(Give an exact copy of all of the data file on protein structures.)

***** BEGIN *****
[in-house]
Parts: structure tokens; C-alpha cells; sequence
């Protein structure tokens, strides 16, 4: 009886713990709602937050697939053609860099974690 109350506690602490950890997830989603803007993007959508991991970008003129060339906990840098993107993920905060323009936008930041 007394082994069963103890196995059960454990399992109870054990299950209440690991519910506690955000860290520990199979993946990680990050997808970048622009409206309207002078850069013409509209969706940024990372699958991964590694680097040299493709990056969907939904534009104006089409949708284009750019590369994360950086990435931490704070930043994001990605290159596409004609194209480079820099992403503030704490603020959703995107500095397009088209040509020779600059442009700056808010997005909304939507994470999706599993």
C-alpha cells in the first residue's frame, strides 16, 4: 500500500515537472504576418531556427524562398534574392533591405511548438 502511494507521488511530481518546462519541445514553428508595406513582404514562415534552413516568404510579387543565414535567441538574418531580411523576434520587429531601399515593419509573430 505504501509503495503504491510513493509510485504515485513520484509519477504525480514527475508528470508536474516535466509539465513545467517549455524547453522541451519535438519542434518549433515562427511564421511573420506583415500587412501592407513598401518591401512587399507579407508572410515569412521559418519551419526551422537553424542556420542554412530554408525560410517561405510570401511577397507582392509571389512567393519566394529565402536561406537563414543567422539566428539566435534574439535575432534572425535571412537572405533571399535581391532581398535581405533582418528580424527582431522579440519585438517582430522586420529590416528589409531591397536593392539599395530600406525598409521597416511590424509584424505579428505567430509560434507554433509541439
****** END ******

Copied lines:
[in-house]
Parts: structure tokens; C-alpha cells; sequence
């Protein structure tokens, strides 16, 4: 009886713990709602937050697939053609860099974690 109350506690602490950890997830989603803007993007959508991991970008003129060339906990840098993107993920905060323009936008930041 007394082994069963103890196995059960454990399992109870054990299950209440690991519910506690955000860290520990199979993946990680990050997808970048622009409206309207002078850069013409509209969706940024990372699958991964590694680097040299493709990056969907939904534009104006089409949708284009750019590369994360950086990435931490704070930043994001990605290159596409004609194209480079820099992403503030704490603020959703995107500095397009088209040509020779600059442009700056808010997005909304939507994470999706599993």
C-alpha cells in the first residue's frame, strides 16, 4: 500500500515537472504576418531556427524562398534574392533591405511548438 502511494507521488511530481518546462519541445514553428508595406513582404514562415534552413516568404510579387543565414535567441538574418531580411523576434520587429531601399515593419509573430 505504501509503495503504491510513493509510485504515485513520484509519477504525480514527475508528470508536474516535466509539465513545467517549455524547453522541451519535438519542434518549433515562427511564421511573420506583415500587412501592407513598401518591401512587399507579407508572410515569412521559418519551419526551422537553424542556420542554412530554408525560410517561405510570401511577397507582392509571389512567393519566394529565402536561406537563414543567422539566428539566435534574439535575432534572425535571412537572405533571399535581391532581398535581405533582418528580424527582431522579440519585438517582430522586420529590416528589409531591397536593392539599395530600406525598409521597416511590424509584424505579428505567430509560434507554433509541439